In other places, Diwali celebrations begin only at dusk. People gather to greet each other and enjoy a family dinner. This is followed by partying and games. A popular custom is that of playing cards through the night. In North India, this is considered auspicious and a means to invoke Goddess Lakshmi who represents wealth. Diwali is considered to mark the beginning of the new year and thus, people pray for a year of good fortune.
New movies come to theatres on Diwali day in most Indian states. People throng the theatres to catch the first show. The past decade has seen a decline in families going out and celebrating Diwali with friends and family as specially produced Diwali themed TV shows claim their time.
No matter how you celebrate Diwali, sending a free ecard will only take a minute. It tells your loved ones that you’re thinking of them on the auspicious occasion. Our animated Diwali ecards represent all the wonderful aspects of the festival from Rangolis to rows of lamps, fireworks to sharing boxes of sweets. So, even if you’re not celebrating Diwali with family, our free ecards serve as a reminder of each its beautiful elements. And if you are, then, there’s no better way to reinforce the Diwali spirit than with a free ecard.
October 23, 2008
Deewali or Deepavali, the most popular festival of India falls on Monday, Oct 27, 2008. How will you celebrate?
There are different beliefs, rituals, mythological tales and legends associated with Deepavali, the festival of lights. Even the name has variations ranging from Diwali, to Deevali. In Hindi, its expansion ‘Deepon ki Aavali’ means row of lights, which are used to represent this festival. Some believe that this is the day Lord Krishna destroyed Narakasur, the demon. Others believe that this is the day Lord Ram vanquished the demon king Ravan. No matter what the belief, this festival celebrates the victory of good over evil. It is one of the festivals that is celebrated in almost every state and region of India. To some, it represents the birth of a new year. Rituals like playing cards all night are believed to bring in prosperity. For others, it is an auspicious day to buy gold or a new house or appliances.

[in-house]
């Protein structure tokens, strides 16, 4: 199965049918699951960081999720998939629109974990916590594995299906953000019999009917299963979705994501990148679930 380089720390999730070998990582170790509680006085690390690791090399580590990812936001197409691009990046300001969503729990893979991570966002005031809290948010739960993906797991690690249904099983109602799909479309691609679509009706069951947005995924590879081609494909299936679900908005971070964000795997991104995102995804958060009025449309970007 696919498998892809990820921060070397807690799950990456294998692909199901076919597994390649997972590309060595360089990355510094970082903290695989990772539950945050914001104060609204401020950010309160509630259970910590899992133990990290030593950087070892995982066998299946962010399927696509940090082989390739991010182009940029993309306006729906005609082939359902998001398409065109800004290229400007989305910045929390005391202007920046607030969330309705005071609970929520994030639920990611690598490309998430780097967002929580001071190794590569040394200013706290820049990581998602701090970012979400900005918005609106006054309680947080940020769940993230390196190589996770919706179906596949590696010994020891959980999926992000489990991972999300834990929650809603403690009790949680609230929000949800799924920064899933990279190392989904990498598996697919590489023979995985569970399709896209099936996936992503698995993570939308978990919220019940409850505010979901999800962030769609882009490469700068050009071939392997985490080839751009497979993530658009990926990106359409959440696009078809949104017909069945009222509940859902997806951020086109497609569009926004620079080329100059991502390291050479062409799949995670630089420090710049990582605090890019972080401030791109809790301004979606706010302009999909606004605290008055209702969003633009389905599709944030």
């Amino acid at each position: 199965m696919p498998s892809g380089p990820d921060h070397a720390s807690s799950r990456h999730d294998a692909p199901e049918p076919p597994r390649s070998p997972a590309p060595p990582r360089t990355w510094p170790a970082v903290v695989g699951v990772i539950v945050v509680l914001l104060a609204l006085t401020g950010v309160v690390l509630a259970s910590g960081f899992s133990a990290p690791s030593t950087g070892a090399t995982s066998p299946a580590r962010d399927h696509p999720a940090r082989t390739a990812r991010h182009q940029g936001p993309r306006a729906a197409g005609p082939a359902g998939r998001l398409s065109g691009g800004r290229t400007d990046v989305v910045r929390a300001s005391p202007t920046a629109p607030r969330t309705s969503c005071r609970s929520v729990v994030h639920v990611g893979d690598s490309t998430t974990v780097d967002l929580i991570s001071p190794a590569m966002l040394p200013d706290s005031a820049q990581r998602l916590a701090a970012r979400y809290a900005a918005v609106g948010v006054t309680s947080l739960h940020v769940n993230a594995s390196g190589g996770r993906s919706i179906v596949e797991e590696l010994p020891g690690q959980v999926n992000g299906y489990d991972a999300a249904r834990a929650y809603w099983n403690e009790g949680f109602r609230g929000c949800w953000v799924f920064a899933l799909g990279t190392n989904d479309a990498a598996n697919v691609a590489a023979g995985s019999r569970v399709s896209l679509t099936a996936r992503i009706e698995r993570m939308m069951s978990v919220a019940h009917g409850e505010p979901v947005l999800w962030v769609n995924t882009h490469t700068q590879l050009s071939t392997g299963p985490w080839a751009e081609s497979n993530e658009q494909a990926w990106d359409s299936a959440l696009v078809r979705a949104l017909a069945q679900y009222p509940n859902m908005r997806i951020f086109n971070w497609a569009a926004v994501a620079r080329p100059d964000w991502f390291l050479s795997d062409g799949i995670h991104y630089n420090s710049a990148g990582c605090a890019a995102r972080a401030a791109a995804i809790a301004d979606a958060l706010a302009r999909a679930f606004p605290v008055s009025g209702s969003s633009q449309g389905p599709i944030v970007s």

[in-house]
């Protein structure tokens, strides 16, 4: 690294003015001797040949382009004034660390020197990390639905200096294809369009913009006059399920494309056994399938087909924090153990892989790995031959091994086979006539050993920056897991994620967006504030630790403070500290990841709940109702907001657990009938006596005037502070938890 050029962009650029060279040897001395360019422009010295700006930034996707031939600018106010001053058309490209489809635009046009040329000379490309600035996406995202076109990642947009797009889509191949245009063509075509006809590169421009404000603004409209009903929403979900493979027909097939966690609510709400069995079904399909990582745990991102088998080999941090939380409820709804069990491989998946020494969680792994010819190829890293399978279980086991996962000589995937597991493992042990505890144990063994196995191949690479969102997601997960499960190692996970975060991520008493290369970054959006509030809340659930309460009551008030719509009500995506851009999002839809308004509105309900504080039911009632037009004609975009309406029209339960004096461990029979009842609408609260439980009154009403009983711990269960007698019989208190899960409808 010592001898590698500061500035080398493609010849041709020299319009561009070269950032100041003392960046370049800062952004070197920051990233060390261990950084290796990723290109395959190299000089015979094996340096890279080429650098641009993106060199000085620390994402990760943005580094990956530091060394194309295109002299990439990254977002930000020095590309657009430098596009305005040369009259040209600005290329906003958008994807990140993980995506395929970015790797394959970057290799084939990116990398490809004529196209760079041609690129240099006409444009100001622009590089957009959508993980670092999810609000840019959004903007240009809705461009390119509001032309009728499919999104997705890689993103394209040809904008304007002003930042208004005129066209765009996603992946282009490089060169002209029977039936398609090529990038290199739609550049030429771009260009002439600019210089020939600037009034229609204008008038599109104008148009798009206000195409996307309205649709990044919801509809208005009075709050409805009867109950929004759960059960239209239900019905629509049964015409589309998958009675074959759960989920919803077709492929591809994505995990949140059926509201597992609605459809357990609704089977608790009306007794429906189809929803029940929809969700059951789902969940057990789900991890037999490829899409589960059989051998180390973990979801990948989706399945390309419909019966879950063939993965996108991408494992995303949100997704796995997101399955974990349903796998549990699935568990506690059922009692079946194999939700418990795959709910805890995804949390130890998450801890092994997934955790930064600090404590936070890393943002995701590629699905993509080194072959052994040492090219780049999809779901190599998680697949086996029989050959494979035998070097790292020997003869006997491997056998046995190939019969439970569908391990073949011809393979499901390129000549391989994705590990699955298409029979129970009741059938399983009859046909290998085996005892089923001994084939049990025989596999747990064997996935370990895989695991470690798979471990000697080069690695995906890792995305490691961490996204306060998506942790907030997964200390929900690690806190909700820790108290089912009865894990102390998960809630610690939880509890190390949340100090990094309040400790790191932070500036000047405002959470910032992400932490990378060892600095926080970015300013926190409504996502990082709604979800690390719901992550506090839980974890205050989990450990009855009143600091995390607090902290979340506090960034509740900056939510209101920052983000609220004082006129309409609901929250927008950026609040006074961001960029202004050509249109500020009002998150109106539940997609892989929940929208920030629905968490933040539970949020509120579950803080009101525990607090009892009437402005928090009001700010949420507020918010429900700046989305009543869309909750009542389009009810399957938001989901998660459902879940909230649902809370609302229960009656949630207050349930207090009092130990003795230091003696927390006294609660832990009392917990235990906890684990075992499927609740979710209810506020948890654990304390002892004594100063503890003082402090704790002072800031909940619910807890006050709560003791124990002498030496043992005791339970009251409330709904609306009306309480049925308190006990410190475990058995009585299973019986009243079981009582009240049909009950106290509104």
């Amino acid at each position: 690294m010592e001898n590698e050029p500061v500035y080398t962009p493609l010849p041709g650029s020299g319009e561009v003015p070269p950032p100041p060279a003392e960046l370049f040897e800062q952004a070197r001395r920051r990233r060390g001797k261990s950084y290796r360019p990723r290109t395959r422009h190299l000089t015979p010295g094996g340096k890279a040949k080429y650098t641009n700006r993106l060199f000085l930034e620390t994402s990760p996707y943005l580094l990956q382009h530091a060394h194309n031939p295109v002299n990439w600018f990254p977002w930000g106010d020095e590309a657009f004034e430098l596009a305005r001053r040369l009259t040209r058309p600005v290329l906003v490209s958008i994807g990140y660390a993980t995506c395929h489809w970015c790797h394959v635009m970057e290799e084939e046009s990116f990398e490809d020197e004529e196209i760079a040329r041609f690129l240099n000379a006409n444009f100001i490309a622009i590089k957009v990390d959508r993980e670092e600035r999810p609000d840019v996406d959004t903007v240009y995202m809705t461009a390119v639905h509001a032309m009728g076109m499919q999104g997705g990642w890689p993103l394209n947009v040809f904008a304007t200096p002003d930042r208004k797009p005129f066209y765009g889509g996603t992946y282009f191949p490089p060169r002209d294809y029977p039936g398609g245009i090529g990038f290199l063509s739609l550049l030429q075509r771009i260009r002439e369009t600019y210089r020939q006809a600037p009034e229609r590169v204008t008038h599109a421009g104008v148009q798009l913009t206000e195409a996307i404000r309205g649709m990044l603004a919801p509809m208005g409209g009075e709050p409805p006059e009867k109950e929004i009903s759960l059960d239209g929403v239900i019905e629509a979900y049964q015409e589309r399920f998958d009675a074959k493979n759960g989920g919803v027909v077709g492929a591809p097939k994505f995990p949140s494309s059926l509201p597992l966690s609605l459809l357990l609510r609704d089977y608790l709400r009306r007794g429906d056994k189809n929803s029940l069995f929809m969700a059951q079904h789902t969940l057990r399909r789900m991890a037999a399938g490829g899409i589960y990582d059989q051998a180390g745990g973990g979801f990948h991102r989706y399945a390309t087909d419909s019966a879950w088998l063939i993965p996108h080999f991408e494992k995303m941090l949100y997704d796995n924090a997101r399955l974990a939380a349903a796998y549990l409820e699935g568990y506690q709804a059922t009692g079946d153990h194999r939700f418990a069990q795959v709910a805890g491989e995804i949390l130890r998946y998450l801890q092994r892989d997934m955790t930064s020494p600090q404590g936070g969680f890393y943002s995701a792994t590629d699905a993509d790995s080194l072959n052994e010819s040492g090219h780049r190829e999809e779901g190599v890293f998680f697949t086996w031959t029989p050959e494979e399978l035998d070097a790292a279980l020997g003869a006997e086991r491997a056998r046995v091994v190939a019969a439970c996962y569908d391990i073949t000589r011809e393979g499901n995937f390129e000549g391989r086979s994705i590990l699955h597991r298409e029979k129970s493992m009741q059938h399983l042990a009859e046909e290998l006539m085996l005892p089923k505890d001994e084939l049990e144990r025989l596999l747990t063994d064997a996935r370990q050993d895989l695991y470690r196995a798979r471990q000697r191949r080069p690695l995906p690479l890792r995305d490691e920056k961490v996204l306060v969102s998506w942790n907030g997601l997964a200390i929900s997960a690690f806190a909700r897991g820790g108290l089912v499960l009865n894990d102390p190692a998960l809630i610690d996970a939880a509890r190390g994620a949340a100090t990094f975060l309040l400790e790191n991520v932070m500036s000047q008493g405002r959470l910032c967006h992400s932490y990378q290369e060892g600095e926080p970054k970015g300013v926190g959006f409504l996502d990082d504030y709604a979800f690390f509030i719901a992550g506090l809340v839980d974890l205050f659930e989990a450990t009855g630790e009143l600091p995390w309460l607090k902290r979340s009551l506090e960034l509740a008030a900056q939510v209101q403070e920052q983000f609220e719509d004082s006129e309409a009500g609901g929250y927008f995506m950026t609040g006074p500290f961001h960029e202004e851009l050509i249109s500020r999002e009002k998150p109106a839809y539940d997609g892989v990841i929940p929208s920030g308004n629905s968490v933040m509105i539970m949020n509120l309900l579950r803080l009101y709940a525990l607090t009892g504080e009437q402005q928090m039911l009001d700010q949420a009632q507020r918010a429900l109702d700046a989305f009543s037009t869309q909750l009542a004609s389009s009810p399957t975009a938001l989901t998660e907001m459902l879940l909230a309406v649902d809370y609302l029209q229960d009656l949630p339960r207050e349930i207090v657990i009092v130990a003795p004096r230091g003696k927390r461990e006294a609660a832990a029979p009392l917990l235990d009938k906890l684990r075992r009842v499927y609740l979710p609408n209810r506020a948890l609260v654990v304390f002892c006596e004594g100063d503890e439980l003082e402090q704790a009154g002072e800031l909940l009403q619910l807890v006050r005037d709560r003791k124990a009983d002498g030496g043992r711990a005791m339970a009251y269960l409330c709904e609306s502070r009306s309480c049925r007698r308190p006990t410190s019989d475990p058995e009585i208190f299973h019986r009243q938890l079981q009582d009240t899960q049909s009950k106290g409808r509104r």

Deepavali is celebrated in different ways. People meet friends and relatives, exchange sweets and goodies, wear new clothes, worship in temples, decorate the house and porch with lamps and rangoli. Blockbuster movies hit the theatres. Prime time programs revolve around interviews with film stars and how they celebrate the festival.
Amidst all this fanfare, the true significance of the occasion tends to get lost. Now might be a good time to remind ourselves the real meaning of Deepavali. A lamp or light symbolizes dispelling the darkness of ignorance and evil in each of us. Ravan and Narakasur represent the demons in us. Each of us possesses the noble qualities that Lord Ram and Lord Krishna propagated. Deepavali is a reminder of the eternal flame glowing within us. It is this realization that leads to enlightenment, bliss and everlasting peace.
So by all means, celebrate Deepavali with friends and family. Exchange gifts and deewali ecards. Wear your finest clothes and jewelry. Treat yourself to a feast and fireworks.
But in addition, why not start and end the day spending a few quiet moments looking inwards?
Wish you a very peaceful, safe and happy Diwali!